Great thread guys...Tyler and Robert, your thoughts have brought to mind what I read in Noss' Redwood Ecology text:
The rate of decomposition is inversely proportional to the retention of carbon and nitrogen in the soil.
I interpreted this to indicate that the extremely slow (upwards of 2x the life of the tree) but efficient decomposition of redwood is a big part of why the coastal redwood forests have the highest biomass on Earth by a large margin. This biomass over 50% more than the closest other terrestrial ecosystem (in Hoh Rainforest of Olympic NP), and 5-10x that of a tropical rainforests where decomposition is rapid. Alongside the slow decomposition of the redwood (which is really great for growing redwood and things that redwoods benefit from but not much else), is a plethora of other, faster decomposing biomass. This must create edge effects abound, and may be why the soil life in these ancient forests is the most diverse known (again, my memory of Noss), with 15,000 soil invertebrate animal species/m2 in some measurements.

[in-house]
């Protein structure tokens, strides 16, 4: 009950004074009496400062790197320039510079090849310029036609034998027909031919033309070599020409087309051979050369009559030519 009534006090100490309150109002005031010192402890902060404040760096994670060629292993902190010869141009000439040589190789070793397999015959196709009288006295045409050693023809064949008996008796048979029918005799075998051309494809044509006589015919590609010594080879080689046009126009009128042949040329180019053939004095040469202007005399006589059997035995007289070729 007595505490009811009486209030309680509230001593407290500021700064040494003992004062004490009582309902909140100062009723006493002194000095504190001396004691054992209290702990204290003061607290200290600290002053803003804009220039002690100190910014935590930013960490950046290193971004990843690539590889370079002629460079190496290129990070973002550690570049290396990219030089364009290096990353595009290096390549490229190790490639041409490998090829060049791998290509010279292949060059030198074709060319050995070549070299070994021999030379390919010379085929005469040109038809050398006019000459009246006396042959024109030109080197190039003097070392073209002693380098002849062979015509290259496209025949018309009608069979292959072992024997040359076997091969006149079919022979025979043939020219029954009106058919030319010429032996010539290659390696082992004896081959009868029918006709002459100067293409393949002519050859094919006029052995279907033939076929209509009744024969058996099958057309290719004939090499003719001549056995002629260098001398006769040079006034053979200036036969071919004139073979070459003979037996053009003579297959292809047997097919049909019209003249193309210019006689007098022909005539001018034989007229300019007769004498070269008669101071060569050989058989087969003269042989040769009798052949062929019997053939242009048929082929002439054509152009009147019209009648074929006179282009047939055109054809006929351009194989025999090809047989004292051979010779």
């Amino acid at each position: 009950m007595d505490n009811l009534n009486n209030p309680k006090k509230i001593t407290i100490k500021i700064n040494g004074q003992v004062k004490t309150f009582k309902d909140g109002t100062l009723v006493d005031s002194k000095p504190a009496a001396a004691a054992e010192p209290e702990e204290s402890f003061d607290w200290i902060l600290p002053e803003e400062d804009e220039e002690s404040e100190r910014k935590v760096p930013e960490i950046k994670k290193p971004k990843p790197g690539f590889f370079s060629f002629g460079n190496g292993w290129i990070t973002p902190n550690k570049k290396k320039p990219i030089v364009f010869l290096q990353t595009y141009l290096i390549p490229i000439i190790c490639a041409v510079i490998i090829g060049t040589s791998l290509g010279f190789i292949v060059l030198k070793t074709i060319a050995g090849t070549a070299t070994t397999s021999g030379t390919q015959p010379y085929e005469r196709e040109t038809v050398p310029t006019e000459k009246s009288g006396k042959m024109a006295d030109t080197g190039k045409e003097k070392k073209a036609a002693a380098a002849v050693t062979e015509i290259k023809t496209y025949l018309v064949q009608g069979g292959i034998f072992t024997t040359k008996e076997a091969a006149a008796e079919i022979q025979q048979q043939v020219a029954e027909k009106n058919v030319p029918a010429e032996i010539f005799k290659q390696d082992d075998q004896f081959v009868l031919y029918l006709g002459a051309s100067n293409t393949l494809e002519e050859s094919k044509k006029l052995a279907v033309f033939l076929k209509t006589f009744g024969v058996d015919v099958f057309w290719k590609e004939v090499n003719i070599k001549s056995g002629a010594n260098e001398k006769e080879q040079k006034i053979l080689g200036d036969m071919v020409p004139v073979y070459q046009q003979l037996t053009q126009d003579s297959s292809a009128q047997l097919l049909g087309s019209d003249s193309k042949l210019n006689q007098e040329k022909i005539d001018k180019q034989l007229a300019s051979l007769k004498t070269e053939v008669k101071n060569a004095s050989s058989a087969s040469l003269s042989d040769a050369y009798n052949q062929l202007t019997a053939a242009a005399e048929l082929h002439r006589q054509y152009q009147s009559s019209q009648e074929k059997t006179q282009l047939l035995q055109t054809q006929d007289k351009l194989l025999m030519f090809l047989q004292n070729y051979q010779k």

My hypothesis is that the fact that available Nitrogen is the limiting factor for maximal biomass in these forests (again, Noss) has selected for this slow decomposition dynamic in the redwood ecosystem, as the immense biomass of these forests is how they keep enough water in the system to remain catastrophic fire-proof despite dry summers. The lushest parts of the redwood coast have no history of catastrophic fire. The ecosystems that got past a tipping point of biomass to environmentally self-regulate through their own fog and rain creation and temperature moderation became fire proof. Those ecosystems had to have trees with tannins potent enough to slow decomposition to the point where it became extremely Nitrogen efficient and rich in nitrogen fixating plants and fungus. Tadaa... Redwood forests!
In regard to the question of sequestration it seems like hugelkulture is analogous to a safe, high-return short term investment that can form the foundation for a longer term investment strategy. The carbon forms the anchor/sponge for all the other components of humus to latch on to, and in turn grows plants and fungus that sequester more carbon and nitrogen and produce more organic matter for more hugel.